Rural Affairs Editor
Alaska truly is the Last Frontier of great storytelling. Although I’ve been a reporter in Alaska since 1988, my “to do” list of stories is ever a work in progress.
Whether it’s finding ways around the extreme weather or geographical challenges, or creative applications of new technology or ancient traditions, Alaskans are always pushing into new frontiers – and the opportunity to bring that story to you in all of its different incarnations is both an honor and privilege.
I guess I’ll always think of myself as a “Bushrat Journo.” Bushrat is a term popularized by the late Governor Jay Hammond. It was his way of saying that even though he lived in the city, his heart was in the Bush.
For me, it speaks to my roots at KYUK, the public radio and TV station in Bethel that broadcasts in both English and Yup’ik, the predominant Native language in Southwest Alaska. I was news director there for almost 10 years and was lucky to have worked alongside some pioneering Alaska Native journalists and storytellers, who shared their culture and subsistence lifestyle with me. From walrus meat, to salmon strips, to mouse food, I’ve had an authentic taste of life in Rural Alaska.
And no matter what job I’ve had, whether it was a producer for the Alaska Public Radio Network, a reporter at KTUU, or a one-year stint as Governor Sarah Palin’s Rural Advisor, this intimate knowledge of life in Rural Alaska has helped me find success. I’m proud to have been recognized three times by the Society of Professional Journalists as a Sigma Delta Chi winner, one of SPJ’s highest honors, for my coverage of rural voting patterns, fetal alcohol syndrome and climate change.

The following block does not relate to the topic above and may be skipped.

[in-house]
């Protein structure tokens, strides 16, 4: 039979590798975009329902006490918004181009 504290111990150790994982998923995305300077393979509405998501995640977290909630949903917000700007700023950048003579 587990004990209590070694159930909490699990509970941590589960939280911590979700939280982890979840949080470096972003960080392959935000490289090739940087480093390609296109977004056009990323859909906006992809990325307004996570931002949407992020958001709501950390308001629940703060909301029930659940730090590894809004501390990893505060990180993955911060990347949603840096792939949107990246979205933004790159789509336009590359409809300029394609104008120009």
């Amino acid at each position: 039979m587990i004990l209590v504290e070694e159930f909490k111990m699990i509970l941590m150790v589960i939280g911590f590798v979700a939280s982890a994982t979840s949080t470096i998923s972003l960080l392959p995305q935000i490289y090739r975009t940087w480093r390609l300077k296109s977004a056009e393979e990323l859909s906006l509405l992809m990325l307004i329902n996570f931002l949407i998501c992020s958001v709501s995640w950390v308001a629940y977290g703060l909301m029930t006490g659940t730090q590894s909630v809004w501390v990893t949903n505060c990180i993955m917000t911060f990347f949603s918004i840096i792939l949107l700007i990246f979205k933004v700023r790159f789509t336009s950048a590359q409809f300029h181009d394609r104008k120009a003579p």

One of the jobs I enjoyed the most was hosting public affairs programs for KAKM-Channel 7, the public television station in Anchorage. I look forward to doing the same for KTVA and Denali Media, to help our audience come to grips with some of rural Alaska’s most pressing issues in both a talk-show format and in special reports. Denali Media’s vision and commitment to bring more in-depth statewide coverage convinces me that the best in Alaska journalism is yet to come.
As a Bushrat reporter, I never feel guilty about my arctic entry being cluttered with shoes and muddy boots. I swear, after all these years, the dust and grit of Bethel is still in my car. We bought it when my son was born, and now he’s grown into a young man.
He and his father have put up with my passion for story telling as long as they can remember, just as I’ve put up with their passion for music. Well, actually, I enjoy it and have tried to join them by strumming on a ukulele or a stand-up bass. Let’s just say I’m a better appreciator of music than I am a player, and there’s no danger of giving up my day job.
Don’t worry. I’ll keep working here at KTVA to bring you those stories with “ah, hah” moments. One thing is true about being a reporter in Alaska. The more you know, sometimes the less you know. That makes every day a new frontier.